Janssen played an alcoholic in the 1977 TV movie A Sensitive, Passionate Man, which co-starred Angie Dickinson, and an engineer who devises an unbeatable system for blackjack in the 1978 made-for-TV movie Nowhere to Run, co-starring Stefanie Powers and Linda Evans. Janssen's impressively husky voice was used to good effect as the narrator for the TV mini-series Centennial (1978–79); he also appeared in the final episode.

Though Janssen's scenes were cut from the final release, he also appeared as a journalist in the film Inchon, which he accepted to work with Laurence Olivier who played General Douglas MacArthur. At the time of his death, Janssen had just begun filming a television movie playing the part of Father Damien, the priest who dedicated himself to the leper colony on the island of Molokai, Hawaii. The part was eventually reassigned to actor Ken Howard of the CBS series The White Shadow.

Personal life

In 1974

Janssen was married twice. His first marriage was to model and interior decorator Ellie Graham, whom he married in Las Vegas on August 25, 1958.[3] They divorced in 1968.[4] In 1975, he married actress and model Dani Crayne Greco. They remained married until Janssen's death.[5]

Death

Janssen died of a sudden James Stewart and Danny Thomas.[7] Los Angeles coroner Thomas Noguchi reportedly found high levels of morphine, cocaine, and alcohol in Janssen's body.[8]

For his contribution to the television industry, David Janssen has a star on the Hollywood Walk of Fame located on the 7700 block of Hollywood Boulevard.[9]

Selected filmography

TV movies

Television

Bibliography

References

  1. ^
  2. ^
  3. ^
  4. ^ a b
  5. ^
  6. ^ David Janssen at Find a Grave
  7. ^
  8. ^ https://news.google.com/newspapers?nid=1755&dat=19860428&id=-vIcAAAAIBAJ&sjid=rGkEAAAAIBAJ&pg=6686,4938755
  9. ^

Epic Records recording called The Hidden Island.

External links

This article was sourced from Creative Commons Attribution-ShareAlike License; additional terms may apply. World Heritage Encyclopedia content is assembled from numerous content providers, Open Access Publishing, and in compliance with The Fair Access to Science and Technology Research Act (FASTR), Wikimedia Foundation, Inc., Public Library of Science, The Encyclopedia of Life, Open Book Publishers (OBP), PubMed, U.S. National Library of Medicine, National Center for Biotechnology Information, U.S. National Library of Medicine, National Institutes of Health (NIH), U.S. Department of Health & Human Services, and USA.gov, which sources content from all federal, state, local, tribal, and territorial government publication portals (.gov, .mil, .edu). Funding for USA.gov and content contributors is made possible from the U.S. Congress, E-Government Act of 2002.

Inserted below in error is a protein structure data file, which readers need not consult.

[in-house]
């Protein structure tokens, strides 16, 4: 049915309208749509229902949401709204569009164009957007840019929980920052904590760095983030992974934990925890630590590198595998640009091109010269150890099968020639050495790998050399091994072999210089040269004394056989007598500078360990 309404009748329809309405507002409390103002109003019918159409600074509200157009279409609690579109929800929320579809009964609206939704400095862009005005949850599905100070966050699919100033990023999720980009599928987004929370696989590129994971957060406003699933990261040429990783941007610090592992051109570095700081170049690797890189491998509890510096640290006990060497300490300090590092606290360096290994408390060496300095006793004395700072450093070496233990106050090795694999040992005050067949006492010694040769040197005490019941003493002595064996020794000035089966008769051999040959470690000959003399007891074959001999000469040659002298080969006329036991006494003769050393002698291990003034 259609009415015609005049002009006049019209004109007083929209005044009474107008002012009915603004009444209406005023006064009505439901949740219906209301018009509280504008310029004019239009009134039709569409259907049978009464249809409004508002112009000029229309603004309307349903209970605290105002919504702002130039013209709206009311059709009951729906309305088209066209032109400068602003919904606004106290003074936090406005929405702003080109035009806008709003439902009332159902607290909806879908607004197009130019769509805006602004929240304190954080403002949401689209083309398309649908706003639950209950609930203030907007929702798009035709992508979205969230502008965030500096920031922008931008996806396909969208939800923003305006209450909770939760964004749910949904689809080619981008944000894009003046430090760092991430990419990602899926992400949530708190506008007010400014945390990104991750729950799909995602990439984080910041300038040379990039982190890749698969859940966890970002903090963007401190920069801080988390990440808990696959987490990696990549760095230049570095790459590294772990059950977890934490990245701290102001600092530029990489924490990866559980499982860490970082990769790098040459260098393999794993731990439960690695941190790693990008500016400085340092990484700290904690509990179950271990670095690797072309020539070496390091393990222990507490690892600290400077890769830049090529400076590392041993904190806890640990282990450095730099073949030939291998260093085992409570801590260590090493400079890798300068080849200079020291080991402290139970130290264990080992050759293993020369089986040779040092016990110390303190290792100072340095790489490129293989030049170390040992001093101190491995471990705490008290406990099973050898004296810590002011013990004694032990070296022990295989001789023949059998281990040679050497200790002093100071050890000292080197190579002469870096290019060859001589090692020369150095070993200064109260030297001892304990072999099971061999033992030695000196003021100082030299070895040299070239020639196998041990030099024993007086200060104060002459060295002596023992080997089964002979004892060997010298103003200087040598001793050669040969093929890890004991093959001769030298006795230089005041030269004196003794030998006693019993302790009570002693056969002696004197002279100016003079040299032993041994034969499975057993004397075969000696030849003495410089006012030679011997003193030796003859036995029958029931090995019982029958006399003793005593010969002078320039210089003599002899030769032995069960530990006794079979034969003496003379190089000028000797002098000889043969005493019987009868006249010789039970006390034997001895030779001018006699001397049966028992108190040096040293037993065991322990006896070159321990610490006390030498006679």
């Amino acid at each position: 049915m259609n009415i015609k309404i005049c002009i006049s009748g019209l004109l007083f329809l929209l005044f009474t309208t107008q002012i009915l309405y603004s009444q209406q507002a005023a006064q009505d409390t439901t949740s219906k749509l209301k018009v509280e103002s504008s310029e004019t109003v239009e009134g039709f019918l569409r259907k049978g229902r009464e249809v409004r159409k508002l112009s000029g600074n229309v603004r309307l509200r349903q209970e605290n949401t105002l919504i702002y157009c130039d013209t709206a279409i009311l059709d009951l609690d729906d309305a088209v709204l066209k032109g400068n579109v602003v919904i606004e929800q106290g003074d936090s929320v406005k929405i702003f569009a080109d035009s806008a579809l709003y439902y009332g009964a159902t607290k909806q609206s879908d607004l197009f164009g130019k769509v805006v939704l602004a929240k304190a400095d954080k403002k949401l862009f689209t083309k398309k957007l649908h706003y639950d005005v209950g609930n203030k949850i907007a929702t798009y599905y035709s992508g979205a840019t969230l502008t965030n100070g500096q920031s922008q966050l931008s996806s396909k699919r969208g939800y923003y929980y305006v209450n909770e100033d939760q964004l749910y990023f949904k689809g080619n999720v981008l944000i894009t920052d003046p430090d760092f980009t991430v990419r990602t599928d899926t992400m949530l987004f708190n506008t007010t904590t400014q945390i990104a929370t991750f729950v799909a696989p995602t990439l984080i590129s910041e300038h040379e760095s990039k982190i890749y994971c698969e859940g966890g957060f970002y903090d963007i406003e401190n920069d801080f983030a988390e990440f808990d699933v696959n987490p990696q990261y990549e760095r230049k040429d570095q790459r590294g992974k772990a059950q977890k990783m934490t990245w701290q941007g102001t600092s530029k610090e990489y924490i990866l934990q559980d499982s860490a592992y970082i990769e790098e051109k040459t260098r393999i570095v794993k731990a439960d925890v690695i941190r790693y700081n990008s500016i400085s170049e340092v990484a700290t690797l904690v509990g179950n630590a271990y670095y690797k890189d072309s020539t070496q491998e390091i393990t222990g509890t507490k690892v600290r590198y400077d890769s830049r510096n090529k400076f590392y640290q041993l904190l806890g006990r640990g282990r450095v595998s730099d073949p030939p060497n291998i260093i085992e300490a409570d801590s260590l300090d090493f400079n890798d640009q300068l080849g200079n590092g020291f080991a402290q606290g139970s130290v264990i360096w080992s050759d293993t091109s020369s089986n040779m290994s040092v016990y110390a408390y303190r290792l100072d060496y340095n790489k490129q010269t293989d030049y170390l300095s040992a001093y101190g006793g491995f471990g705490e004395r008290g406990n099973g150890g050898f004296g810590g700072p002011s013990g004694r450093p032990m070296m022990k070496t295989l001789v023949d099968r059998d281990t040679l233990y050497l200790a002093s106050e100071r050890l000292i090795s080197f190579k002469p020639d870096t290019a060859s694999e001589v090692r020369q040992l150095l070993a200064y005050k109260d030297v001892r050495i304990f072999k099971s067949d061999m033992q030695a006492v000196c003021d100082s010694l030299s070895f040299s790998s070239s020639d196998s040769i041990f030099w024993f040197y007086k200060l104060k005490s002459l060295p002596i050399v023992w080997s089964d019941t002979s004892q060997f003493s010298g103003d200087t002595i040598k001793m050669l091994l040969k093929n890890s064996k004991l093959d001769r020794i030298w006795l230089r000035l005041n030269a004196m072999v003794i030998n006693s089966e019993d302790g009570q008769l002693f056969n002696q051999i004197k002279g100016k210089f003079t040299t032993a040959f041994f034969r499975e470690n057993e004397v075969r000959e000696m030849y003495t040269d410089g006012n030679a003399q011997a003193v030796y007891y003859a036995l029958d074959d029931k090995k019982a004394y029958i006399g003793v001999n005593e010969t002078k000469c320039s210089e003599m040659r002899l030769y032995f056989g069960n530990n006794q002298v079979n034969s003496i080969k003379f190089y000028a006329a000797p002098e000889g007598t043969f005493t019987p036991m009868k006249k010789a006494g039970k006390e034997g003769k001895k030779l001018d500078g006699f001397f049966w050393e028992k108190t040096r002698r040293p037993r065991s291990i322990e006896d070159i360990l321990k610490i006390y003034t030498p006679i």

Crowd sourced content that is contributed to World Heritage Encyclopedia is peer reviewed and edited by our editorial staff to ensure quality scholarly research articles.
 
By using this site, you agree to the Terms of Use and Privacy Policy. World Heritage Encyclopedia™ is a registered trademark of the World Public Library Association, a non-profit organization.
 



Copyright © World Library Foundation. All rights reserved. eBooks from School eBook Library are sponsored by the World Library Foundation,
a 501c(4) Member's Support Non-Profit Organization, and is NOT affiliated with any governmental agency or department.